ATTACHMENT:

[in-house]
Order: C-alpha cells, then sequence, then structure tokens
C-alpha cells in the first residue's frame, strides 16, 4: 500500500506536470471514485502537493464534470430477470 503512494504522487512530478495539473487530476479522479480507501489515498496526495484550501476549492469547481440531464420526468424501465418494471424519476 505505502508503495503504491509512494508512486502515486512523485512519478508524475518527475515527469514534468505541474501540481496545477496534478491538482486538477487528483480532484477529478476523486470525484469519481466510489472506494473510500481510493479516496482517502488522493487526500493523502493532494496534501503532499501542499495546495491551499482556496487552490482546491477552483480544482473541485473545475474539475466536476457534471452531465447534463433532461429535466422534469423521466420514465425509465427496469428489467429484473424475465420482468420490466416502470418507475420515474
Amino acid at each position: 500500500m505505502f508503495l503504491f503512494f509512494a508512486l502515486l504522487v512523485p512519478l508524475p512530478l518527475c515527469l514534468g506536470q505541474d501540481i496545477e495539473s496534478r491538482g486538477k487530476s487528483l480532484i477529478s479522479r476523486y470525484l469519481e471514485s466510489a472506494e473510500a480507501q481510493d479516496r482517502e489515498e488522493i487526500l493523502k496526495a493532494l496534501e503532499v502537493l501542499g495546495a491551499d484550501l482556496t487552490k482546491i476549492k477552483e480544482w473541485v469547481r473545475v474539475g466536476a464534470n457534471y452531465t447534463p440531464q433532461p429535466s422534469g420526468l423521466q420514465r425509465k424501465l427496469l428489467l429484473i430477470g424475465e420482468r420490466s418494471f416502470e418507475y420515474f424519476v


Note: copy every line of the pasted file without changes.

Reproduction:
[in-house]
Order: C-alpha cells, then sequence, then structure tokens
C-alpha cells in the first residue's frame, strides 16, 4: 500500500506536470471514485502537493464534470430477470 503512494504522487512530478495539473487530476479522479480507501489515498496526495484550501476549492469547481440531464420526468424501465418494471424519476 505505502508503495503504491509512494508512486502515486512523485512519478508524475518527475515527469514534468505541474501540481496545477496534478491538482486538477487528483480532484477529478476523486470525484469519481466510489472506494473510500481510493479516496482517502488522493487526500493523502493532494496534501503532499501542499495546495491551499482556496487552490482546491477552483480544482473541485473545475474539475466536476457534471452531465447534463433532461429535466422534469423521466420514465425509465427496469428489467429484473424475465420482468420490466416502470418507475420515474
Amino acid at each position: 500500500m505505502f508503495l503504491f503512494f509512494a508512486l502515486l504522487v512523485p512519478l508524475p512530478l518527475c515527469l514534468g506536470q505541474d501540481i496545477e495539473s496534478r491538482g486538477k487530476s487528483l480532484i477529478s479522479r476523486y470525484l469519481e471514485s466510489a472506494e473510500a480507501q481510493d479516496r482517502e489515498e488522493i487526500l493523502k496526495a493532494l496534501e503532499v502537493l501542499g495546495a491551499d484550501l482556496t487552490k482546491i476549492k477552483e480544482w473541485v469547481r473545475v474539475g466536476a464534470n457534471y452531465t447534463p440531464q433532461p429535466s422534469g420526468l423521466q420514465r425509465k424501465l427496469l428489467l429484473i430477470g424475465e420482468r420490466s418494471f416502470e418507475y420515474f424519476v